After reading this issue of Epoch produced by Cornell University, it is clear why many stories published here will later be accepted for compilations like The O. Henry Prize Stories or The Best American Short Stories. This issue of Epoch contained many interesting short stories, several poems, and a beautifully written essay.
The very first story in this publication was one that I truly enjoyed, more than most short stories I have read. “A Little Rain Gotta Fall Sometime” by Elizabeth Wetmore shares the story of a struggling drunk father and his daughter Denise. They move from one town to another, chasing jobs and living in dingy apartments while Denise struggles to finish high school. Unfortunately for Denise, this story starts off on the day her father passes away. While she tries so hard to pretend not to care as deeply as she does, Denise comes to the realization that “if burying Ray is an end, maybe it can also be a beginning.” Denise’s loss and loneliness are offset by her stalwart decision to push on and make a new future for herself—a clear reminder that no matter what, we can all push forward and make better futures too.
Another short story in this issue that caught my attention was “Strangers” by Glori Simmons. In this story, Ted is trying to cope with the fact that he will be a father soon. With both a pregnant wife and a pregnant mistress, Ted is in a panic and struggles to find some form of stability in a world that has turned upside down. An unexpected experience seems to settle all of these issues at once and although “he’d always worried that she would find out he didn’t have a heart,” he learns that he does have a heart, and the world becomes both bigger and smaller at the same time. For the first time, the realization that he has created something so special clearly hits Ted, just as it might for any new parent.
The most unique story in this issue is a tale from Adam Peterson titled “The First Woman on Earth, or: DENISE.” In this story of self-discovery, a woman realizes that she is the “first woman” to exist; the first person to have thoughts and feelings beyond throwing rocks at scary things. She is startled to find that she has any thoughts at all, and reflects after her very first thought, “I didn’t realize I was the only one on this round earth to have one.” While the people around Denise seem mindless, she has learned that she is different. This story reminds me of how children slowly learn that people and animals around them also have thoughts and are affected by the actions of others. It is a very interesting story that made me want to read more about Denise and her adventures.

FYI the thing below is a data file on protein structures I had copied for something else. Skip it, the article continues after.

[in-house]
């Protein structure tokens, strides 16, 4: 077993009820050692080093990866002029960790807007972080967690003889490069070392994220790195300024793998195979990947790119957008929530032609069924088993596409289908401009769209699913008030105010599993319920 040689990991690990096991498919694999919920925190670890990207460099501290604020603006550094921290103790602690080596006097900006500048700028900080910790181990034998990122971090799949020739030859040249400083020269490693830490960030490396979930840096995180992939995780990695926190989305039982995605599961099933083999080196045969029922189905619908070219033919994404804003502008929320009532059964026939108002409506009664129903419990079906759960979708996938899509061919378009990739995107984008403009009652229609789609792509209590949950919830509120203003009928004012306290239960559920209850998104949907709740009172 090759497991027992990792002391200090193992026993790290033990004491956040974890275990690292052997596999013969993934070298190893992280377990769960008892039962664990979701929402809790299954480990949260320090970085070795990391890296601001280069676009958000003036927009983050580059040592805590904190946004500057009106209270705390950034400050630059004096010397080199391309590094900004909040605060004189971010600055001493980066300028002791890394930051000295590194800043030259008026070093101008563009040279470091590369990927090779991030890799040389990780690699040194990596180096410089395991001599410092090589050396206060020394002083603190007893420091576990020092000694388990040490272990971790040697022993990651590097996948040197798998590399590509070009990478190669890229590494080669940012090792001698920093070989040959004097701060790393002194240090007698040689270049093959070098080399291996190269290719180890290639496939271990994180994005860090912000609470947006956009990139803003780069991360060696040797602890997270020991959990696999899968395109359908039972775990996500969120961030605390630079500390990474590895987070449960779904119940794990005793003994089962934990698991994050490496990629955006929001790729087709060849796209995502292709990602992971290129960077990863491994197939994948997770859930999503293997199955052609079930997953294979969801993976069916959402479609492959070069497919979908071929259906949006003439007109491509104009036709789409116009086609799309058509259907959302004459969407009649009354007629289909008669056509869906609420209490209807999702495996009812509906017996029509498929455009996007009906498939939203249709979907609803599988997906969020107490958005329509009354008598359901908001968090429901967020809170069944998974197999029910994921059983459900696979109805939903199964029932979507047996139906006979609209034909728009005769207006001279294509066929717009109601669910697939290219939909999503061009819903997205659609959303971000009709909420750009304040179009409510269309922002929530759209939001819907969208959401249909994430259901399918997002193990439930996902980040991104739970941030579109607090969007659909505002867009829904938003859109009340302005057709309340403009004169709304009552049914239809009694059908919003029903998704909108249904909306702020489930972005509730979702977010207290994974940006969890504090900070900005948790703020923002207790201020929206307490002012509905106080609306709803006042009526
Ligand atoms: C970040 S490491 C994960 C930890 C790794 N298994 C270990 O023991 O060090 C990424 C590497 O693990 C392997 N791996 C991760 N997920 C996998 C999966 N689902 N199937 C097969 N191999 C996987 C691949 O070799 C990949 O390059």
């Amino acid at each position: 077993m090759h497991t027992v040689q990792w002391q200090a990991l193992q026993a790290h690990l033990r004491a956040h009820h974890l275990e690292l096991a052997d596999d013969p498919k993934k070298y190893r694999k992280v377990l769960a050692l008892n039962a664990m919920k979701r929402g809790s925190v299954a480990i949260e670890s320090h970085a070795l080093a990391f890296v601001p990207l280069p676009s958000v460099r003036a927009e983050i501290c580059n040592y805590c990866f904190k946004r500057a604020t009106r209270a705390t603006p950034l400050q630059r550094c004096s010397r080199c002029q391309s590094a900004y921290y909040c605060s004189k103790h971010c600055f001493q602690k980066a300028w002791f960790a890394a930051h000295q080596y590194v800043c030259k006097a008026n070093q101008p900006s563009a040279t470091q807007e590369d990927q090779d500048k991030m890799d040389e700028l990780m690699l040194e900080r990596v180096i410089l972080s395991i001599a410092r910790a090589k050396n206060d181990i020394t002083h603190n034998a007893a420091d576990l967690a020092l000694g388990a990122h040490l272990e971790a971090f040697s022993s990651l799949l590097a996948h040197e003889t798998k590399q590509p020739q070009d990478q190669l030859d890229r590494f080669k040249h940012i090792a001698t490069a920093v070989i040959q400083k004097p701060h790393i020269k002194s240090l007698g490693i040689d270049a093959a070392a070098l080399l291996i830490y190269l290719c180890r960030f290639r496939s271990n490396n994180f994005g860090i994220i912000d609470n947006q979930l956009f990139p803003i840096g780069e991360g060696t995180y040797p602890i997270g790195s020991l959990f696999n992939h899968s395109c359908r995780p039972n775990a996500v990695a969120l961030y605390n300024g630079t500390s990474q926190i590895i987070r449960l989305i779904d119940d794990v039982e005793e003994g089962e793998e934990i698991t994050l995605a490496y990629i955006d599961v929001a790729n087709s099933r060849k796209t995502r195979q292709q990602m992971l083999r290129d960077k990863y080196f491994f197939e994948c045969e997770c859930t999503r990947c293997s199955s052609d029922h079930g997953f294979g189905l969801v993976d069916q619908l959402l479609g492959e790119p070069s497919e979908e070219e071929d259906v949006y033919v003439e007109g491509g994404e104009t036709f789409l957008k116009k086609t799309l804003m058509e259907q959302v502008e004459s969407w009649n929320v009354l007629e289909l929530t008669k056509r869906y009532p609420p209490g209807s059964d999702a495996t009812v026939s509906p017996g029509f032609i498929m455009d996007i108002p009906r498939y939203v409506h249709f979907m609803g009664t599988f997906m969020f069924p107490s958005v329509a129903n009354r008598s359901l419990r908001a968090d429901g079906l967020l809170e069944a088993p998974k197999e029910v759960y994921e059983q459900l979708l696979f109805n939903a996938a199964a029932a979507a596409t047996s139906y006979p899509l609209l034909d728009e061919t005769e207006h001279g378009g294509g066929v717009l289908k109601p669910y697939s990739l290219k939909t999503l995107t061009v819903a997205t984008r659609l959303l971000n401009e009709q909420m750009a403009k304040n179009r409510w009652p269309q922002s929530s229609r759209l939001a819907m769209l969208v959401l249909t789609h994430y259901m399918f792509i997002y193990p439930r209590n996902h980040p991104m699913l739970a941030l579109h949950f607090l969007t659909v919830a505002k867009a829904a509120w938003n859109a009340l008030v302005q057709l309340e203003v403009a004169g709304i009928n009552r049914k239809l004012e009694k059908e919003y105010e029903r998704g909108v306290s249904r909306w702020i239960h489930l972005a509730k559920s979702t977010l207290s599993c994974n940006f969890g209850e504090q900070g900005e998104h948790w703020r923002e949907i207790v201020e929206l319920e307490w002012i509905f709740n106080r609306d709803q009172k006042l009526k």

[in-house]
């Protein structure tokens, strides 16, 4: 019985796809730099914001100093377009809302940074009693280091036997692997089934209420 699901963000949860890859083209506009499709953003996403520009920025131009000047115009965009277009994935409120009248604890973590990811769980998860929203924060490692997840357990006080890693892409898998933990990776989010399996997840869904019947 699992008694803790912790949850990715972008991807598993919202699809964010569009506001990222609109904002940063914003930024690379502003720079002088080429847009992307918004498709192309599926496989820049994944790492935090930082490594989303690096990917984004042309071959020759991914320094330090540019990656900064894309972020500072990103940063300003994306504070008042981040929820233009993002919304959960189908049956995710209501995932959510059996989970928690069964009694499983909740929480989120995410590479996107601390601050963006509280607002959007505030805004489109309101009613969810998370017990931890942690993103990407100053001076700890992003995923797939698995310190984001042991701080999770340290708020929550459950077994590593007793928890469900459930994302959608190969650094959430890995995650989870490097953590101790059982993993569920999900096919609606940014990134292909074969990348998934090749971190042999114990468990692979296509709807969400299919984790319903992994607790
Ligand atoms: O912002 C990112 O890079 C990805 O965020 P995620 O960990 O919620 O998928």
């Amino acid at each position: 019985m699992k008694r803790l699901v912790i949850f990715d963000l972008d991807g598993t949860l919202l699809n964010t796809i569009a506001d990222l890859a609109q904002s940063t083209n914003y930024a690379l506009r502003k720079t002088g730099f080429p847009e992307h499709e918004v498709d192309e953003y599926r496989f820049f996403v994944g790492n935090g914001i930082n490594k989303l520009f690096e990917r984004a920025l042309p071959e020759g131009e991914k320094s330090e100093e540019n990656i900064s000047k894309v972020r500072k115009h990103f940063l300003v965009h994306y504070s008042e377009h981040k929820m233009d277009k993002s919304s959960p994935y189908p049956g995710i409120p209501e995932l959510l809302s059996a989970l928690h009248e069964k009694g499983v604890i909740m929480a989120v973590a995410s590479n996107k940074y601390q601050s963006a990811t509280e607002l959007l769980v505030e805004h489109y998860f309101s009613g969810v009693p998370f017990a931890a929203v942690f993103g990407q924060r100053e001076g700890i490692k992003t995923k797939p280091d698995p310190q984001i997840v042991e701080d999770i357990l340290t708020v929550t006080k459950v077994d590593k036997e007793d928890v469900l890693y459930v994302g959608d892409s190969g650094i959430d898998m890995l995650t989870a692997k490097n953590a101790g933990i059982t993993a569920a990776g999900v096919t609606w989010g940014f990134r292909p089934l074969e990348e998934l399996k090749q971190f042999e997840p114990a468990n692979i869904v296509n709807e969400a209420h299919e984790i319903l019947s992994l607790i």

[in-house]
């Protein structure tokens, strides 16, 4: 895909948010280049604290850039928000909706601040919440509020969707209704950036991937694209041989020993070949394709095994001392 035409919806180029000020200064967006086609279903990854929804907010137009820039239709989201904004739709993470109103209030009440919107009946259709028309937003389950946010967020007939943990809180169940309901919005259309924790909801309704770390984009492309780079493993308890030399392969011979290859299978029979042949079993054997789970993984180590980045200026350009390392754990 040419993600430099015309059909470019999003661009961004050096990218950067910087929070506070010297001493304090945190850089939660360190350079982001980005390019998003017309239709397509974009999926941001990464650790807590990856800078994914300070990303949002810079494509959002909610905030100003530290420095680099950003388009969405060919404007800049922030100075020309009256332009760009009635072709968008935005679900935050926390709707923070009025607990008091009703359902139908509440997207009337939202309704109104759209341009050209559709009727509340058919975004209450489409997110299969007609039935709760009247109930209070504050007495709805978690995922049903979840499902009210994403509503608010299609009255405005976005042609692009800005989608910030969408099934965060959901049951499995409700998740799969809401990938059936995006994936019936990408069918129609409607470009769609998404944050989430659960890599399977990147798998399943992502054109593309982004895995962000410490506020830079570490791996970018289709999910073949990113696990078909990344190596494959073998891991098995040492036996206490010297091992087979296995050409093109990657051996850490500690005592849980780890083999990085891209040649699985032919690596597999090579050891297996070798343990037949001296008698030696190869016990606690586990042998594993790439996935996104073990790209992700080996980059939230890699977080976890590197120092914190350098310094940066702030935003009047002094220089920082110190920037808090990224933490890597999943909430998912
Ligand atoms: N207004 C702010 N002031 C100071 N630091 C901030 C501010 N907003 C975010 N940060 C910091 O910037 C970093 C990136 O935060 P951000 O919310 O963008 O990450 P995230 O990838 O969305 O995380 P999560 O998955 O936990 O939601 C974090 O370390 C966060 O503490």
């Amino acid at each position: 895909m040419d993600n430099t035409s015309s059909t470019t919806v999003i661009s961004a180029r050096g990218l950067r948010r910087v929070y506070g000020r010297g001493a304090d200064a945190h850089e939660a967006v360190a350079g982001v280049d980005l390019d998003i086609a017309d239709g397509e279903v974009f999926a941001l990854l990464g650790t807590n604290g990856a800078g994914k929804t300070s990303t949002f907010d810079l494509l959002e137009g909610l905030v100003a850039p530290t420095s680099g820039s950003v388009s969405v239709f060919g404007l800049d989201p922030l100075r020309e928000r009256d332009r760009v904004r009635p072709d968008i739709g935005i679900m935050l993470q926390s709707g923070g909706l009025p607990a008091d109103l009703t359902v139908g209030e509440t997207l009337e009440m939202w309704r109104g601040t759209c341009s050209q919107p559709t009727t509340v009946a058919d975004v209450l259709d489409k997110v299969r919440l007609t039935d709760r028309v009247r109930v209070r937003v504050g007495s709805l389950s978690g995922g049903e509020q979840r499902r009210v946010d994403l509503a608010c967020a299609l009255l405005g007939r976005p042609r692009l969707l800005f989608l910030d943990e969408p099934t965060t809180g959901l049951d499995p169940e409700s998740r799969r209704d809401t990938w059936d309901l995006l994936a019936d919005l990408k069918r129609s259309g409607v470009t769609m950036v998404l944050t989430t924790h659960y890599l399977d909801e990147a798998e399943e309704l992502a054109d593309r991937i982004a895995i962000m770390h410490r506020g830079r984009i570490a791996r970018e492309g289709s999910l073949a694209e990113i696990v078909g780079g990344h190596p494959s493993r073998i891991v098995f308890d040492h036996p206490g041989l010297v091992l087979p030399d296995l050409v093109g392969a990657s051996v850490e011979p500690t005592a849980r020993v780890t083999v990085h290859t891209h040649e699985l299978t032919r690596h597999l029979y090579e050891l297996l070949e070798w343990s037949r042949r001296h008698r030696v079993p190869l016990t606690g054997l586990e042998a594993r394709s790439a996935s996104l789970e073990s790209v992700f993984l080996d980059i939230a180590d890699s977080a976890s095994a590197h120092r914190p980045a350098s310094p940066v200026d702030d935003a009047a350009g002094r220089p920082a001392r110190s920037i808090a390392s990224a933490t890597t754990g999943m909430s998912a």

This issue also contained an essay by Kenneth A. McClane titled, “Friendship.” It tells the story of a man named Bill Preston, a friend of the author’s family. He recollects the events of his life that included Bill, and the memories Bill shared with him. Throughout the story, we see connections to the Civil Rights movements and to well-renowned activists, artists, and writers who passed through the author’s life. The author shares insights as one of the first wealthy black families to own a home in Martha’s Vineyard and the racism they faced there. However, he also shares how that racism was overcome: “And if they initially didn’t want us among them, they, just as powerfully, did not want us to die [ . . . ] many of them turned out to be good neighbors.” This essay shows a great deal not just about issues of racism in the 60s, but also about World War II and the experiences of soldiers who had to fight Germans, and then witness the horror of the concentration camps. This essay is beautifully written, and I will be sure to share this story with others.
This issue of Epoch told many stories of self-discovery, loneliness, racism, and the stress that comes with the trials of life. Some of the stories left me wanting more, while others left me feeling a sense of resolution. I hope to see some of them continued in future publications, and I look forward to more issues of Epoch.